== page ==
by Simon Black and Anthony Fenton*
As Canada’s largest labour organization and the political arm of the labour movement, the Canadian Labour Congress (CLC) has long been a voice for peace, human rights and social justice.
But on one of the most controversial issues in Canadian politics, Canada’s arms deal with Saudi Arabia, it has failed to take a meaningful stand.
Saudi Arabia and its coalition partners are waging war in Yemen. The war has plunged the country into what the United Nations calls “the world’s worst humanitarian crisis.”
According to a recent UN report, approximately 70,000 Yemenis have died since the beginning of 2016. Hospitals, schools, markets and mosques are common targets for Saudi coalition airstrikes.
Two thirds of the Yemeni population require humanitarian support or protection, 17 million are food insecure, three million have fled their homes and 14.5 million require access to safe drinking water. And as UN Women has found, women and girls bear the brunt of this devastating situation. A 2018 report of the UN High Commissioner for Human Rights concluded that violations and crimes under international law have occurred and continue to be perpetrated in Yemen.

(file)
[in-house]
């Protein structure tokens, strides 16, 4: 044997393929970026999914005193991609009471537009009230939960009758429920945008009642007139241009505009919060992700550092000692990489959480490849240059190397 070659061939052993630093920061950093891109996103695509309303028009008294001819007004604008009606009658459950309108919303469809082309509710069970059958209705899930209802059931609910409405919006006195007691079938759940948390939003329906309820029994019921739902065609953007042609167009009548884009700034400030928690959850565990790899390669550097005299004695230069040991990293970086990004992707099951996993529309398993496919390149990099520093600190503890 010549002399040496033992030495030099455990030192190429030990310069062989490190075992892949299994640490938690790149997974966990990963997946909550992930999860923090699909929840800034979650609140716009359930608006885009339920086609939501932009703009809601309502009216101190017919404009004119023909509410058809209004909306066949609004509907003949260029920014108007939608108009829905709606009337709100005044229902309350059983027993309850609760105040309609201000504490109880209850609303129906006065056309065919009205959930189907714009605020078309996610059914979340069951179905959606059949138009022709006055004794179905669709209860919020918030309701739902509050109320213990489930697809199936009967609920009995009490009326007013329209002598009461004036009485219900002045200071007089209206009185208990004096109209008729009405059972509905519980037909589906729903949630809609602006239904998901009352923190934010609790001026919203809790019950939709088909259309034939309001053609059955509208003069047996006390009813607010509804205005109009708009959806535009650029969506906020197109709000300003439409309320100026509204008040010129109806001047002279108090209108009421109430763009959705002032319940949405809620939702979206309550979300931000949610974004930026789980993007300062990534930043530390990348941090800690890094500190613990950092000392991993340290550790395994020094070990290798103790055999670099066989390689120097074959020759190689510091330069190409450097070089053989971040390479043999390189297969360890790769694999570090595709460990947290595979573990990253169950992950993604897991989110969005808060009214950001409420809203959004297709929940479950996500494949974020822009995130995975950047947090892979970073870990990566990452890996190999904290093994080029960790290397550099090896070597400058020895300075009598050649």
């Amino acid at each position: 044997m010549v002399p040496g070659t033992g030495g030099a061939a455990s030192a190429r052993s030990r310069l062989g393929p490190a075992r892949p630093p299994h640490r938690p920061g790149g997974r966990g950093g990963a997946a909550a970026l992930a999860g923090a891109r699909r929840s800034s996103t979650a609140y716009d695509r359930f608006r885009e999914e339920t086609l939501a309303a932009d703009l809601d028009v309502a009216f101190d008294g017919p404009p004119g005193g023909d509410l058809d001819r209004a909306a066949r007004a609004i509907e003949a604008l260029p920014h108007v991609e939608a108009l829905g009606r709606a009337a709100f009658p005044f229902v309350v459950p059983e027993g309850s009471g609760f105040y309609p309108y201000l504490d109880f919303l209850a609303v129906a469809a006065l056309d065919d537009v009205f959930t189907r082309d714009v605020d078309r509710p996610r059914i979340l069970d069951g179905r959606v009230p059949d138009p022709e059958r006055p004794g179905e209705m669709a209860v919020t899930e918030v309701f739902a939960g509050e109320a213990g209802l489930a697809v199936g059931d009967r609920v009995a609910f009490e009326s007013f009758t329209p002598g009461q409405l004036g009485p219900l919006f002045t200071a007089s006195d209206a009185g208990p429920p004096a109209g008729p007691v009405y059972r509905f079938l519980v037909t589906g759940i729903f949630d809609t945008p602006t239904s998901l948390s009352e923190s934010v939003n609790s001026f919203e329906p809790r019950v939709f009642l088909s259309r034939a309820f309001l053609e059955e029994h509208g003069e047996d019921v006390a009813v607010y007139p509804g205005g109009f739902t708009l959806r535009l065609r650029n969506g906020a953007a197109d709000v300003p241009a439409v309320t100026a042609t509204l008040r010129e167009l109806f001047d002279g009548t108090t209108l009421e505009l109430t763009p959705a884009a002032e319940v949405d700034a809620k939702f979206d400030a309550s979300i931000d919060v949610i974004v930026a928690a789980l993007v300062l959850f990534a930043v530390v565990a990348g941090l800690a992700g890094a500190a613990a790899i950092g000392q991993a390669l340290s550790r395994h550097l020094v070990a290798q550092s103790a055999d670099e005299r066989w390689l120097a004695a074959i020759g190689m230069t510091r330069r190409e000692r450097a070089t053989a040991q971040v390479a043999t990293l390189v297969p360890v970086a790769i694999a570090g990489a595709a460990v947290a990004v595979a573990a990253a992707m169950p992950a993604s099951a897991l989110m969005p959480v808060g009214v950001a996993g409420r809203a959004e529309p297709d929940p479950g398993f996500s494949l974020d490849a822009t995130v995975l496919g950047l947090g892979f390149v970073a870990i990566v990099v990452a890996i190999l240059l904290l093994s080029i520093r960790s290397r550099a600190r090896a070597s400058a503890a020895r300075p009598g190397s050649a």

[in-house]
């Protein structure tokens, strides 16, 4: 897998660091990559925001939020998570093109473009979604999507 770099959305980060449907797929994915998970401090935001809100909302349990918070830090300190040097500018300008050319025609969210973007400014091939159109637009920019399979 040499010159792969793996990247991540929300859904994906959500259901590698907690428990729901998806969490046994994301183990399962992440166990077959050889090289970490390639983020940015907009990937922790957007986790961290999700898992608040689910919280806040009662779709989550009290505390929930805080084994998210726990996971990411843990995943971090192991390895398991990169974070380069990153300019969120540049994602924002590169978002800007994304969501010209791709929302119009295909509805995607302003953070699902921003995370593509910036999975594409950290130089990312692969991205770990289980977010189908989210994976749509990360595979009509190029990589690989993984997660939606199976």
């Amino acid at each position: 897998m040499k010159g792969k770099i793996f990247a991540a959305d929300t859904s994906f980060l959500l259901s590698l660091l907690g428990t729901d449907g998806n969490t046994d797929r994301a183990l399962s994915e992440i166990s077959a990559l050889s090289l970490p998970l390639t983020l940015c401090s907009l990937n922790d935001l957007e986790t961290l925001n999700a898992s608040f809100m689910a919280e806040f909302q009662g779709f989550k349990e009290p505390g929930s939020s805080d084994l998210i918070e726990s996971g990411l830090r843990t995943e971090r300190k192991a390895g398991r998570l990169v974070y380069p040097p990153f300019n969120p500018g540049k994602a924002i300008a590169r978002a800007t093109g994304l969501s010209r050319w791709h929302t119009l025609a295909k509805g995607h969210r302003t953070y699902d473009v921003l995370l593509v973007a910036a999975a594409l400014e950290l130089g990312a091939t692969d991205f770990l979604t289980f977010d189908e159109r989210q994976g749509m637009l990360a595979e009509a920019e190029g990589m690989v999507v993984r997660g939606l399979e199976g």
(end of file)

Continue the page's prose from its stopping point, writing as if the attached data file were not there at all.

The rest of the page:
Canada is complicit in the war in Yemen. The export of made-in-Canada light armoured vehicles (LAVs) to Saudi Arabia, an approximately $15-billion contract originally signed by the Conservative government of Stephen Harper, is now proceeding under export permits approved by the Liberal government of Justin Trudeau.
New export permits for arms shipments to Saudi Arabia have reportedly been suspended pending an indefinite review by the Trudeau government following the murder of Saudi journalist Jamal Khashoggi. But according to recent data from Statistics Canada over half a billion dollars worth of armoured fighting vehicles have been exported through the port of Saint John, N.B., to Saudi Arabia in 2019 alone.
There is credible evidence that Canadian weapons sold to Saudi Arabia are being used in the devastating war in Yemen. The Saudi-led coalition continues to commit serious violations of international humanitarian and human rights law in Yemen, and Saudi Arabia also has a persistent record of serious violations of the human rights of its own citizens.
Where’s the Canadian labour movement? Continue reading